After 2nd major title, Brooke Henderson can build on Canadian sports legacy at British Open

Canada's Brooke Henderson celebrates her victory at the Evian Championship in July. She'll go for her third career major when the Women's British Open begins on Thursday. (Stuart Franklin/Getty Images - image credit)
Canada's Brooke Henderson celebrates her victory at the Evian Championship in July. She'll go for her third career major when the Women's British Open begins on Thursday. (Stuart Franklin/Getty Images - image credit)

When Brooke Henderson won the Evian Championship in July, her place in Canadian golf lore was cemented.

The 24-year-old from Smiths Falls, Ont., became the first Canadian pro golfer to ever win multiple majors.

Henderson's first major title came at the Women's PGA Championship in 2016, when she was just 18 years old.

She owns 10 other career tour wins, including at the ShopRite LPGA Classic in June. Her 12 total titles are more than any Canadian pro golfer in history.

She's twice competed at the Olympics.

By the numbers — and here's where we place the caveat that you can't compare eras, or that it's impossible to weigh Henderson's two majors against, say, Mike Weir's Masters victory — Henderson is the greatest Canadian golfer of all-time.

"If she did nothing else in golf, if she walked away tomorrow, which isn't going to happen, she's already had a tremendous career," said Lorne Rubenstein, a longtime golf columnist for the Globe & Mail who now writes for ScoreGolf.

WATCH | Henderson wins Evian Championship:

On the contrary, tomorrow Henderson will dive right back into another major at the Women's British Open at Muirfield in Scotland.

Henderson's ninth title at the Meijer LPGA Classic in June 2019 put her in sole possession of the Canadian record, surpassing Weir and Canadian golf icons George Knudson and Sandra Post.

"I truly believe that records are made to be broken," Post told The Canadian Press after Henderson's 2019 win. "My last win was in 1981, which was another century. I think it's long overdue. No matter who came up after me, I always wished they would do better than me."

Among current Canadian greats

Not only is Henderson among Canada's golf greats, she's also one of the most successful individual Canadian athletes currently plying their trade. Tennis, given its format, is probably most comparable to golf — 22-year-old Bianca Andreescu's one major among three titles falls short of Henderson.

Two other Canadian superstars emerged in 2016: Penny Oleksiak and Andre De Grasse. Their resumés are comparable to Henderson's. Oleksiak is Canada's most decorated Olympian, but her seven medals include just one gold; of her nine worlds medals, none are gold.

De Grasse's Olympic 200-metre gold may tip the scales in his favour, to go with five other Olympic medals and five more podium appearances at worlds, including the recently won 4x100m relay gold.

Golf doesn't award medals for second- and third-place, but Henderson does have 68 career top-10 finishes.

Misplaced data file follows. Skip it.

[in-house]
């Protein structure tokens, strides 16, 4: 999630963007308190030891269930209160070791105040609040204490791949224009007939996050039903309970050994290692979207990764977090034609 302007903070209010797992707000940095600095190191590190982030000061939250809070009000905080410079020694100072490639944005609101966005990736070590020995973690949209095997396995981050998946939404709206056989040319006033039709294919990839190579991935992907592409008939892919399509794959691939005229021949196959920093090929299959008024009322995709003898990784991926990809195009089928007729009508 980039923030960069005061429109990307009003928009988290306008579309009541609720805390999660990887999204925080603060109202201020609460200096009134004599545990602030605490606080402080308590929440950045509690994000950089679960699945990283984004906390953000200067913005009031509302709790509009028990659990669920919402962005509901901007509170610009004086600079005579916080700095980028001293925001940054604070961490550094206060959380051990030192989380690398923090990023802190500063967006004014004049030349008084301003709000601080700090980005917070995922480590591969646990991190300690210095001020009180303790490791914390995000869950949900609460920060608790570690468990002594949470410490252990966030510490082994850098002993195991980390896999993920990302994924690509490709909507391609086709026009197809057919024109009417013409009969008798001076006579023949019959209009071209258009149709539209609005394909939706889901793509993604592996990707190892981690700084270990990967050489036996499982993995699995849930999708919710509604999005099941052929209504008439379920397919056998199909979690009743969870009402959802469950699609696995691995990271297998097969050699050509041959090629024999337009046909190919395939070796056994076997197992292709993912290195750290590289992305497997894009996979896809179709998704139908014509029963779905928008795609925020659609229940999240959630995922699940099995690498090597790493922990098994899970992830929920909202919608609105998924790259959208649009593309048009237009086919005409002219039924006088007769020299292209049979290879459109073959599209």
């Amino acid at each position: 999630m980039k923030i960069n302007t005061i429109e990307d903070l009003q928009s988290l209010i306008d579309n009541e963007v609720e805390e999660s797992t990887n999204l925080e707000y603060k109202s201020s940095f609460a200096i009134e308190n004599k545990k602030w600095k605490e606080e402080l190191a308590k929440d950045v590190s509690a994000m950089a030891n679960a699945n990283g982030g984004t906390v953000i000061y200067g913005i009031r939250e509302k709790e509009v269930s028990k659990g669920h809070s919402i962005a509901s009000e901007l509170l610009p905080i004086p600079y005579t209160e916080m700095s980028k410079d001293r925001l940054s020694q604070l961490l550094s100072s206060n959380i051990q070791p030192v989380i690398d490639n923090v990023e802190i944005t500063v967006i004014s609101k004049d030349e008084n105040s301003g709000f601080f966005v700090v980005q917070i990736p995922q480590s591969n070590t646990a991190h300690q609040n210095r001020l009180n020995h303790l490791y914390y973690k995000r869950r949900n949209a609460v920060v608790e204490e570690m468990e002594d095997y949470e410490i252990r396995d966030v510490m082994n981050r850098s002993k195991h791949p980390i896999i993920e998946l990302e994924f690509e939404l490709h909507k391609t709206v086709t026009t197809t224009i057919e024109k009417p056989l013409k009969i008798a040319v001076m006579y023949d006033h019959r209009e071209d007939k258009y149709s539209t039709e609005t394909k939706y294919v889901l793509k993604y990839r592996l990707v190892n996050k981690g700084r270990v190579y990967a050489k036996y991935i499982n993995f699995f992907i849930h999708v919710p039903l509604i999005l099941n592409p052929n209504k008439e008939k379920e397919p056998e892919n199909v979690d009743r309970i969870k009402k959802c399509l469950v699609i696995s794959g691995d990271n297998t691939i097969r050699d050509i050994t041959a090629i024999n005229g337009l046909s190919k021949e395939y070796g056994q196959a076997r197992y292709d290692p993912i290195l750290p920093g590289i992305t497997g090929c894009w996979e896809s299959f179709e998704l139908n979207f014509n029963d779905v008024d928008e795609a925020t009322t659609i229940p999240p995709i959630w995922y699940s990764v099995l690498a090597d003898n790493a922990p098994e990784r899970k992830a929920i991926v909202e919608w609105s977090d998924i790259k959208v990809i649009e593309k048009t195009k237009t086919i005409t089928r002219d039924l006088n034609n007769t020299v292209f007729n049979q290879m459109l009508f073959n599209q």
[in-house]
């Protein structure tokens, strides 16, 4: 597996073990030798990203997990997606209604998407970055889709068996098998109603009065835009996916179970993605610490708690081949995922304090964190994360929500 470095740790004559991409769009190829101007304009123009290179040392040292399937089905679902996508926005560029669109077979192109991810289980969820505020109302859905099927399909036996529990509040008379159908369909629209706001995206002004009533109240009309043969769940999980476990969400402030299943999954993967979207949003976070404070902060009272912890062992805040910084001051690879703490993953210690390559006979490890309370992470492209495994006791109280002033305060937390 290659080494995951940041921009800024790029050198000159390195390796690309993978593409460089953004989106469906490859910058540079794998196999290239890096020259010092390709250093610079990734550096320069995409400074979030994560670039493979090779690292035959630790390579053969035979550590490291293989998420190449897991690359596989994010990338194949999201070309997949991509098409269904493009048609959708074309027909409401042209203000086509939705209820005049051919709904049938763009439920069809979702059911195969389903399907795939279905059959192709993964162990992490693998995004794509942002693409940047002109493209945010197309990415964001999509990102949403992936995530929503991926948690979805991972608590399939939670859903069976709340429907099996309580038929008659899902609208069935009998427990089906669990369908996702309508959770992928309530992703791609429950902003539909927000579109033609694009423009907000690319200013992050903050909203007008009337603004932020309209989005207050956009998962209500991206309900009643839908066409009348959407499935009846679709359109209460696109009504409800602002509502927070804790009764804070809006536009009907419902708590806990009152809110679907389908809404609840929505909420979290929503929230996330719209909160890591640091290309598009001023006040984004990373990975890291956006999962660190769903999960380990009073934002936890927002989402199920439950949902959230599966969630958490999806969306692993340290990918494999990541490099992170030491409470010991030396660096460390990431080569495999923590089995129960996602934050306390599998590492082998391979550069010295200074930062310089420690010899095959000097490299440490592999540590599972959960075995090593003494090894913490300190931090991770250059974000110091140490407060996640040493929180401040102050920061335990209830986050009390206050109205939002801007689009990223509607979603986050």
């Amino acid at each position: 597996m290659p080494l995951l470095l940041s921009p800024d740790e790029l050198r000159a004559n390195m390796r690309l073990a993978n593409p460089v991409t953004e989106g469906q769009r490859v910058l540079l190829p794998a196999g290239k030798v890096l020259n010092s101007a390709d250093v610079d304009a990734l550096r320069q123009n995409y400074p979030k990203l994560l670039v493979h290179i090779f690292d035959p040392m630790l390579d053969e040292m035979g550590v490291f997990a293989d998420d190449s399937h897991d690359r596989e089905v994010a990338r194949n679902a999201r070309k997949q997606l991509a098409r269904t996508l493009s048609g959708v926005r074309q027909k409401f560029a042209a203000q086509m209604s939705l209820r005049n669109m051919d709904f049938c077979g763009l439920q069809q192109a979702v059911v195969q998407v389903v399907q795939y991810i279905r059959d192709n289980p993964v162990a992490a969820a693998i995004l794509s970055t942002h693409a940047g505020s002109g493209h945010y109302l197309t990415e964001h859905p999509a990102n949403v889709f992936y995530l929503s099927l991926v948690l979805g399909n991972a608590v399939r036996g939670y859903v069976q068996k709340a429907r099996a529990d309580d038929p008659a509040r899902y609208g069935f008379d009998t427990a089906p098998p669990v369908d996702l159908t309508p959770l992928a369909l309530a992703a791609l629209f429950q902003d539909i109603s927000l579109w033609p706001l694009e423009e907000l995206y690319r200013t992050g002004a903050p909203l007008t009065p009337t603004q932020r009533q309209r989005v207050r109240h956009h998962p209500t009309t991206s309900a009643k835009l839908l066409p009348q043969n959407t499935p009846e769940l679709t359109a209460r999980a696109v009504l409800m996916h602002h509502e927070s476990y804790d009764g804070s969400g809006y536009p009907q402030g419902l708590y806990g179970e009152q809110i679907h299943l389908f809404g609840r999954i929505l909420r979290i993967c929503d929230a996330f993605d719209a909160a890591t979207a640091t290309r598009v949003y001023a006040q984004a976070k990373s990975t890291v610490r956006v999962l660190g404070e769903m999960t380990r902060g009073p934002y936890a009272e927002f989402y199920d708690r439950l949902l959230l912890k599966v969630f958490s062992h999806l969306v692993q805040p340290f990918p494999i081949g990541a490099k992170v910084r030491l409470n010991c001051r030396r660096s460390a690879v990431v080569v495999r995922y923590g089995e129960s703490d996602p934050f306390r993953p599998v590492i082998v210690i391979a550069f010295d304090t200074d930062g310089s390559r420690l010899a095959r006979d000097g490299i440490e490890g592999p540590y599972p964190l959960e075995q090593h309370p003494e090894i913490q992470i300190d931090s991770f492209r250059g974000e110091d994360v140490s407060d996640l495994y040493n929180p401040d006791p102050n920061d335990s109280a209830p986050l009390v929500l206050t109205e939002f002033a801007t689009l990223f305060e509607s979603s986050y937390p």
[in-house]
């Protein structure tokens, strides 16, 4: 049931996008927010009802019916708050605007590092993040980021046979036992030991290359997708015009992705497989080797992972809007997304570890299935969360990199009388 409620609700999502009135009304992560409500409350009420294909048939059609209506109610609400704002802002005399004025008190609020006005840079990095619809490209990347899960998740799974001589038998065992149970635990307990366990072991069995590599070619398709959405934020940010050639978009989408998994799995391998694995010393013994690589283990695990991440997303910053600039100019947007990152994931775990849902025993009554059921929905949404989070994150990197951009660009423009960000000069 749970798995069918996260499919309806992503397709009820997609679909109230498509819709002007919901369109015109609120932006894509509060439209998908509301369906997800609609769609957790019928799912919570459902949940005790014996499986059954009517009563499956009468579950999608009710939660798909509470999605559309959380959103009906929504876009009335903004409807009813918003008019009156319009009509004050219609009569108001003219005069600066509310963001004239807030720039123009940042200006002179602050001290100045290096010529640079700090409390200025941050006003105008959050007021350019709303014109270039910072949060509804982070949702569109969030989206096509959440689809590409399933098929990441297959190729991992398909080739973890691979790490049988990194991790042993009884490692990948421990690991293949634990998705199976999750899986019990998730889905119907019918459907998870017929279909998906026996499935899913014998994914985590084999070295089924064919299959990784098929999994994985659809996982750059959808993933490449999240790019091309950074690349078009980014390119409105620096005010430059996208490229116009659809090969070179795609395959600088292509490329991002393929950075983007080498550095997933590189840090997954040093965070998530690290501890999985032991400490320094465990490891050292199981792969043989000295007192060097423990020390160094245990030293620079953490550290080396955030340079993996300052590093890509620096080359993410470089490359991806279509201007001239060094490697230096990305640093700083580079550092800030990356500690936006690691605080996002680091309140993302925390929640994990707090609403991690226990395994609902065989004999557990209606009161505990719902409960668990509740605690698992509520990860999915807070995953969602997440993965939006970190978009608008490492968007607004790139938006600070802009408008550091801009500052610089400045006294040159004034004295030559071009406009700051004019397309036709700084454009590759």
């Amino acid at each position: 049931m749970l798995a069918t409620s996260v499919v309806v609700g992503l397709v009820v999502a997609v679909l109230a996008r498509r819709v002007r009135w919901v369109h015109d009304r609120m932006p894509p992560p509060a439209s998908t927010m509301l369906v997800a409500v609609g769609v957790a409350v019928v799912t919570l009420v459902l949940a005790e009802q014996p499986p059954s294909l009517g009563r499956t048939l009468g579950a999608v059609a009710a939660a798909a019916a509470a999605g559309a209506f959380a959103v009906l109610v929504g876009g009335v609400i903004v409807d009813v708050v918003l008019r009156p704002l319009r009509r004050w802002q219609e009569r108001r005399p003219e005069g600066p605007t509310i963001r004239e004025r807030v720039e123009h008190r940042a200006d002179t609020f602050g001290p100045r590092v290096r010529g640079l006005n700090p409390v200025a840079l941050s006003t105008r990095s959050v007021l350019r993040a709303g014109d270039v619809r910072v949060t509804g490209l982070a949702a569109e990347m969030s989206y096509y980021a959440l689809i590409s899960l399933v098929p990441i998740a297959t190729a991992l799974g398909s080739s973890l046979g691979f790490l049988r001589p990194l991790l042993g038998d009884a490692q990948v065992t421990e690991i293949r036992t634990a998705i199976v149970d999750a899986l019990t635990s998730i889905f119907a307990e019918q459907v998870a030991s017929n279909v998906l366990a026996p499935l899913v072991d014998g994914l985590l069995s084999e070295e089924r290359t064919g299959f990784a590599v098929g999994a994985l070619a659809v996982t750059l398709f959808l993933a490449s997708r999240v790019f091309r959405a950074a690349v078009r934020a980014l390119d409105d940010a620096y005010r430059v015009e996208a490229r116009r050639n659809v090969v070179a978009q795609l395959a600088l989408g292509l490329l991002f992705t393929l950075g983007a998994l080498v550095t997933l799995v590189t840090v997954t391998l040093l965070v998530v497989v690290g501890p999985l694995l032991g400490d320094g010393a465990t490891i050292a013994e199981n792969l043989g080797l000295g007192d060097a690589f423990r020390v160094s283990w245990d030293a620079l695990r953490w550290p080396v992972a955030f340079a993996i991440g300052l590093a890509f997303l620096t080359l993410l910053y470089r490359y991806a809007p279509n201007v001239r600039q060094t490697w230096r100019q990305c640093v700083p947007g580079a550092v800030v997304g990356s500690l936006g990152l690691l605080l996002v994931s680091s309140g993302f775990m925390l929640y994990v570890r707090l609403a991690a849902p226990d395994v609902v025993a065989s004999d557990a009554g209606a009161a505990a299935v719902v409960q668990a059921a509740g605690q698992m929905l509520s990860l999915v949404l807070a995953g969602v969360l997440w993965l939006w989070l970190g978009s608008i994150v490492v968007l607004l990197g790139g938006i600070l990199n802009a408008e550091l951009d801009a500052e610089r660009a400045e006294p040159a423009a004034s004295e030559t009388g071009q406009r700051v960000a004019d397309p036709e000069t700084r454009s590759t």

In any case, the difference between Henderson and established Canadian superstars like Andreescu, Oleksiak and De Grasse is closer than you may expect.

What they all share in common is the ability to perform when it matters most.

Clutch gene

After becoming the first golfer in LPGA history to open a major with two rounds of 64 at the Evian Championship, Henderson slowed down on Saturday, and fell out of the lead at one point on Sunday.

On the sixth hole, the Canadian even four-putted for double-bogey, the championship slowly slipping from her grasp.

But Henderson flipped the script on the back nine, birdieing three of the final five holes, including a clutch putt on 18 to seal the deal.

"Her resilience and her resourcefulness was really off the charts. And then to come down the stretch knowing she needed to birdie the last hole and make that putt right in the middle of the hole from, I don't know, about 10 feet to win it. It was all really just terrific, really," Rubenstein said.

Between the early-round dominance and the final-round scrappiness, Henderson displayed all the tools necessary to win consistently on the LPGA Tour.

"Going into the back nine, the saying is that majors are won on the back nine on Sunday so I just tried to keep that frame of mind and knew I was still in it if I had a solid back [nine]," she said after her victory.

'Enthusiasm is very, very important'

Given her age and the ability to stay relevant in golf into one's 40s, there is no projecting what Henderson's career may wind up looking like when all is said and done.

"I think the enthusiasm is very, very important. As long as she can maintain that, I think it's likely that she'll continue winning. But I would never say it's a sure thing because golf is just not like that," Rubenstein said.

Rubenstein noted the cases of Annika Sorenstam and Lorena Ochoa, two highly successful golfers who retired young, as examples that show Henderson may have less runway than some may assume.

WATCH | Henderson takes 11th title at ShopRite LPGA Classic:

Henderson's next challenge in Scotland promises to be tough. She didn't play the Scottish Open, where fellow Canadian Maude-Aimée LeBlanc notched a top-10 finish of her own.

And Henderson's experience in links golf, a far different test than North American courses, is limited, Rubenstein said.

"Most players have to learn how to play links golf. But having said that, she's such a brilliant player and a fast learner that she could just do just fine. But we'll see."

Her previous best finish at a British Open came in 2018 when she tied for 11th.

But with a pair of wins, including one major, already in her pocket for 2022, there's no reason Henderson won't contend once again.

"She came out and she won once, and now she's won again [at the Evian Championship]. So everything she's doing points to a long and successful career," Rubenstein said.